That during the single currency's existential crisis, when many peripherals and perhaps even the European project itself are in jeopardy, the corporate tax rate in Ireland is put on the negotiating table speaks only of the utter self-delusion of the big-statist eurocrats.

Either Ireland's recovery is important to these countries, or it is not. The idea that onerous conditions such as a corporation tax hike or a punitive interest rate makes no sense if your goal is the former.

Is it naive of me to think that the defense attorney should have moved dismal & had it granted immediately? How in the #*@($# can a reasonable man think that the evidence exceeded reasonable doubt?

I'm with you one the cover-up of mutual screwing-up. I'm pretty sure the kid was innocent. Now he's just another ***** been done wrong by the man with no reason to try to work the part of the system that involves cooperation with the broader community.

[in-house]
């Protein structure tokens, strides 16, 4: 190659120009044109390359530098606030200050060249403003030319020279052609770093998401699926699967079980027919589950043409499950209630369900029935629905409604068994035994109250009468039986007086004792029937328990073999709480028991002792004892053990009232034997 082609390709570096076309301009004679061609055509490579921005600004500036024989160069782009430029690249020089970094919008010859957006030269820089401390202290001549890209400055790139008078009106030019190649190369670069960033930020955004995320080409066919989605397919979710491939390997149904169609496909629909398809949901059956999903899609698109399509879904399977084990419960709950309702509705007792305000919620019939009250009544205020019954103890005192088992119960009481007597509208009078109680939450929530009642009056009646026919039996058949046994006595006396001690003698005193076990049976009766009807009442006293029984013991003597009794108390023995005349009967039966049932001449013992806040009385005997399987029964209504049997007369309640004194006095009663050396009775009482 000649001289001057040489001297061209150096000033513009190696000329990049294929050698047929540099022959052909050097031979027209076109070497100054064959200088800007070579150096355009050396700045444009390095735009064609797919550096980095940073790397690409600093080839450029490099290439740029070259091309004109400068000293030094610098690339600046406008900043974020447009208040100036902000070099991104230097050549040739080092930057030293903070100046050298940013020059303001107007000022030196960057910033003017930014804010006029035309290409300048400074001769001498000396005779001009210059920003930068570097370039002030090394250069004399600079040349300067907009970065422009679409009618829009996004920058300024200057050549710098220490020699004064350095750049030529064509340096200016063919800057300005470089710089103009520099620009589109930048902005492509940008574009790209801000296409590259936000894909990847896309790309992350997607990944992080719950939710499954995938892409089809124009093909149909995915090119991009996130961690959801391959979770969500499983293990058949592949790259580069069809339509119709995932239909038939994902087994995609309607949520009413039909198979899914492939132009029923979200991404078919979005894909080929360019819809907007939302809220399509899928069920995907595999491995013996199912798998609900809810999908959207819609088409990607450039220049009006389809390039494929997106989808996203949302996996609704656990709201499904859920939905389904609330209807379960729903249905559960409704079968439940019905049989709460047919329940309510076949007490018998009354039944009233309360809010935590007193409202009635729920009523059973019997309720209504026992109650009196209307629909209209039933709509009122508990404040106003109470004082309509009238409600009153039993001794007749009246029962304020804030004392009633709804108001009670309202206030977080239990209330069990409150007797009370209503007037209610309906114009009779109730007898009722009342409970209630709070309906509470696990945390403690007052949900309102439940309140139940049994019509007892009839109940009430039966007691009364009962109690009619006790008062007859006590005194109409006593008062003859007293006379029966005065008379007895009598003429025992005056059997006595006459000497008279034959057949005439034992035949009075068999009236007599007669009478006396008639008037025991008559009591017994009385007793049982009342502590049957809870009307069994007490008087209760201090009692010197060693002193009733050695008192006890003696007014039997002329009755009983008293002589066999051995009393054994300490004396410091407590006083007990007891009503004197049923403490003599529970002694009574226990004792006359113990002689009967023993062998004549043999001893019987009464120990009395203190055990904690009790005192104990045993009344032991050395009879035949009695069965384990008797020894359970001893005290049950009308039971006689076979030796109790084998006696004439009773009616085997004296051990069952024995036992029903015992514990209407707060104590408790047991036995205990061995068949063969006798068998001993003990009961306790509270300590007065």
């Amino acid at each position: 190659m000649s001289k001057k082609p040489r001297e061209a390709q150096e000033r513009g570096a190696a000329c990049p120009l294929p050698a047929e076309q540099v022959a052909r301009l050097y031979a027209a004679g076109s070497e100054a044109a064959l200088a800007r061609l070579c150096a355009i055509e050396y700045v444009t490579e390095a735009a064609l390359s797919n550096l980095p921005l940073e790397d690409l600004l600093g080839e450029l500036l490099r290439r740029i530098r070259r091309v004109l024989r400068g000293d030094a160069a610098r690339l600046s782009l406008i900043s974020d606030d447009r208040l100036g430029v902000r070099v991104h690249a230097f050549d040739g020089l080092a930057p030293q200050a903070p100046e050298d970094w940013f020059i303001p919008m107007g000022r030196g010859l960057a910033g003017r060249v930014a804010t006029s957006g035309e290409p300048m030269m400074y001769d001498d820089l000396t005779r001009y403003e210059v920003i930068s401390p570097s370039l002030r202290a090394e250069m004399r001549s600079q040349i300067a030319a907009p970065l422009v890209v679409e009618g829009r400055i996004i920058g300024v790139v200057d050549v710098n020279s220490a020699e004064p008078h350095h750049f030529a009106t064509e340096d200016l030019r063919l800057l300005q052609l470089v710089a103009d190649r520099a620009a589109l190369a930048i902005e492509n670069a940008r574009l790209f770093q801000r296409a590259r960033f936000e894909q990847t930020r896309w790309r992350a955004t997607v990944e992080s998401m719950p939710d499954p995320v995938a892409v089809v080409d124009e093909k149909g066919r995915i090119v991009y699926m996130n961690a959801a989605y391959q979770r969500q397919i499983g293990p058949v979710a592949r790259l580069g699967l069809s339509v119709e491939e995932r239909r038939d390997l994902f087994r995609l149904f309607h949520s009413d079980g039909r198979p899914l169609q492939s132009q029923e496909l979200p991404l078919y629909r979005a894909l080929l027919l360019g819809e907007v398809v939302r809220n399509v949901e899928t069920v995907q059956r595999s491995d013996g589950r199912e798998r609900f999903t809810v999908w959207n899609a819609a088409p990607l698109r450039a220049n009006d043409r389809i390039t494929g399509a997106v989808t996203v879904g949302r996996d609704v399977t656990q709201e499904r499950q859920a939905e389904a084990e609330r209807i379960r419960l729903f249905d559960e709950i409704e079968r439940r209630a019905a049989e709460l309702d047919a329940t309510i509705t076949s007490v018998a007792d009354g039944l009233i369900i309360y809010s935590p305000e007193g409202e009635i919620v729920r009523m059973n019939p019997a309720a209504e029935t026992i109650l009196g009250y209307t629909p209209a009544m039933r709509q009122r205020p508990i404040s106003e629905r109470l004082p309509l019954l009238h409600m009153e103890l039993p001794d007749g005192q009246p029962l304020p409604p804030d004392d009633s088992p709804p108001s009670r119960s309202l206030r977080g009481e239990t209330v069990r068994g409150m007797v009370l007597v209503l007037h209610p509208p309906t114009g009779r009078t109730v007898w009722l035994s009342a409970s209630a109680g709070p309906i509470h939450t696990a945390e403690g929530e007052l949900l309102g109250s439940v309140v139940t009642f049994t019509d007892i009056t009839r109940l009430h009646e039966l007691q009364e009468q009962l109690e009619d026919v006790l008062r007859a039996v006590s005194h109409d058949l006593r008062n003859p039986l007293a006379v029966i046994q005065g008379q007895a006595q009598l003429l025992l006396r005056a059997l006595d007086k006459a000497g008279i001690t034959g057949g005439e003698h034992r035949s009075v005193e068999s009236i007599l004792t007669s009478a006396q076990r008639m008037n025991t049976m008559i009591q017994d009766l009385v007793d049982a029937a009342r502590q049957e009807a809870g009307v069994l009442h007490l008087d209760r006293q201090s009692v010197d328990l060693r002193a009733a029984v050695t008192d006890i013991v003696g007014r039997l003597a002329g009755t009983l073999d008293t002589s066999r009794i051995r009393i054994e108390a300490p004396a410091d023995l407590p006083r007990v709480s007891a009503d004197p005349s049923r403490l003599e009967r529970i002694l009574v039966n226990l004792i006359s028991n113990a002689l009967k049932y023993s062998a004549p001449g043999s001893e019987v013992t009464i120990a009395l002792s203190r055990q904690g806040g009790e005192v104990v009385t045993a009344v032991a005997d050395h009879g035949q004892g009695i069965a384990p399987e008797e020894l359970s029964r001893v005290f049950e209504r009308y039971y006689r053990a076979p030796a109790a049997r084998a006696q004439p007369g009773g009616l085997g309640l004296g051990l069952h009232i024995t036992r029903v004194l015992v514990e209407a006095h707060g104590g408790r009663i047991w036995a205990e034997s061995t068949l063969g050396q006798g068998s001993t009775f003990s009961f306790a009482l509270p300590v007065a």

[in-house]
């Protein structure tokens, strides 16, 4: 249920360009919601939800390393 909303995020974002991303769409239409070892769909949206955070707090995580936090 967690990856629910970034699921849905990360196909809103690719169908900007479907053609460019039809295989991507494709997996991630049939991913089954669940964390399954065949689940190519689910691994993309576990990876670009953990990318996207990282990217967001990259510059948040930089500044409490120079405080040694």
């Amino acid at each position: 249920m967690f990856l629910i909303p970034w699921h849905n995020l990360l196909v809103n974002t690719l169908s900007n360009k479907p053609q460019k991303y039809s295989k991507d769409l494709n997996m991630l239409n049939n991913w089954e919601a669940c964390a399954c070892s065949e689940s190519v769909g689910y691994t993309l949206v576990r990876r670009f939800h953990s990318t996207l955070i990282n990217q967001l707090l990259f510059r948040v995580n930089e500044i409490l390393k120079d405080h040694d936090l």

Those who voted innocent should have paid off his fine. Give the kid some hope.

Barro writes: “the Treasury can produce identical effects [to QEII] by changing the maturity structure of its outstanding debts.” This is overstated, because retiring long-term bonds in favor of short term bills (what the Treasury would do) is different from retiring long-term bonds in favor of base money (QEII) to the extent that T-bills are different from base money. But there must be some truth to it, since T-bills are *closer to* base money than are long term T-bonds. So the Treasury could have helped dampen the recession by issuing more in T-bills and less in T-bonds, provided this did not affect the Fed’s operations. (Just as the Fed could counter the effect—if any--of fiscal stimulus, so it could counter any attempt by the Treasury to affect monetary policy.)